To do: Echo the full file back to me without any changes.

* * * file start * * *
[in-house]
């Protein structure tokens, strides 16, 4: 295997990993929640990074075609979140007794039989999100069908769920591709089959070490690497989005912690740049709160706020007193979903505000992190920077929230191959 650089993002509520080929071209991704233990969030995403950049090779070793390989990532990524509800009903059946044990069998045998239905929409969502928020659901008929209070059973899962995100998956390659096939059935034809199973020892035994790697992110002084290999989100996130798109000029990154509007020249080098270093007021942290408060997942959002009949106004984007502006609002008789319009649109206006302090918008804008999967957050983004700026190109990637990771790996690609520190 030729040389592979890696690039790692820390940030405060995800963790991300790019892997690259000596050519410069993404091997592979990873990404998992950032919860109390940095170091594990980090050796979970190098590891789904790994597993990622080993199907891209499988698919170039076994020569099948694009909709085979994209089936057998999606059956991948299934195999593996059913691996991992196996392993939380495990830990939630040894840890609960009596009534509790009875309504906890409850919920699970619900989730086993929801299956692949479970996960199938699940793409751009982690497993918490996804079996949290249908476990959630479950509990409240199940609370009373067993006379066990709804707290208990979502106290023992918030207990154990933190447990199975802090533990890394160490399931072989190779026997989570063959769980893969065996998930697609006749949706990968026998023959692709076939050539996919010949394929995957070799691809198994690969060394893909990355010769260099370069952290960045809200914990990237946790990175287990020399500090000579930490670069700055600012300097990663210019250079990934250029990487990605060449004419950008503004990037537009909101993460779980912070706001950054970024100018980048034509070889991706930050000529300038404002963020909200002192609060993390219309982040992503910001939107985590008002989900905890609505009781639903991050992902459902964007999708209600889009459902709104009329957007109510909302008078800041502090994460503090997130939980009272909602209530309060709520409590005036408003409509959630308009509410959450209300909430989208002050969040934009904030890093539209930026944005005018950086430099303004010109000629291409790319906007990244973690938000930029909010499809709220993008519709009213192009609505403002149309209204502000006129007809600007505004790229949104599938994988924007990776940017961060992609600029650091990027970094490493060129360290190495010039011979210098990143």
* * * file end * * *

[in-house]
């Protein structure tokens, strides 16, 4: 295997990993929640990074075609979140007794039989999100069908769920591709089959070490690497989005912690740049709160706020007193979903505000992190920077929230191959 650089993002509520080929071209991704233990969030995403950049090779070793390989990532990524509800009903059946044990069998045998239905929409969502928020659901008929209070059973899962995100998956390659096939059935034809199973020892035994790697992110002084290999989100996130798109000029990154509007020249080098270093007021942290408060997942959002009949106004984007502006609002008789319009649109206006302090918008804008999967957050983004700026190109990637990771790996690609520190 030729040389592979890696690039790692820390940030405060995800963790991300790019892997690259000596050519410069993404091997592979990873990404998992950032919860109390940095170091594990980090050796979970190098590891789904790994597993990622080993199907891209499988698919170039076994020569099948694009909709085979994209089936057998999606059956991948299934195999593996059913691996991992196996392993939380495990830990939630040894840890609960009596009534509790009875309504906890409850919920699970619900989730086993929801299956692949479970996960199938699940793409751009982690497993918490996804079996949290249908476990959630479950509990409240199940609370009373067993006379066990709804707290208990979502106290023992918030207990154990933190447990199975802090533990890394160490399931072989190779026997989570063959769980893969065996998930697609006749949706990968026998023959692709076939050539996919010949394929995957070799691809198994690969060394893909990355010769260099370069952290960045809200914990990237946790990175287990020399500090000579930490670069700055600012300097990663210019250079990934250029990487990605060449004419950008503004990037537009909101993460779980912070706001950054970024100018980048034509070889991706930050000529300038404002963020909200002192609060993390219309982040992503910001939107985590008002989900905890609505009781639903991050992902459902964007999708209600889009459902709104009329957007109510909302008078800041502090994460503090997130939980009272909602209530309060709520409590005036408003409509959630308009509410959450209300909430989208002050969040934009904030890093539209930026944005005018950086430099303004010109000629291409790319906007990244973690938000930029909010499809709220993008519709009213192009609505403002149309209204502000006129007809600007505004790229949104599938994988924007990776940017961060992609600029650091990027970094490493060129360290190495010039011979210098990143």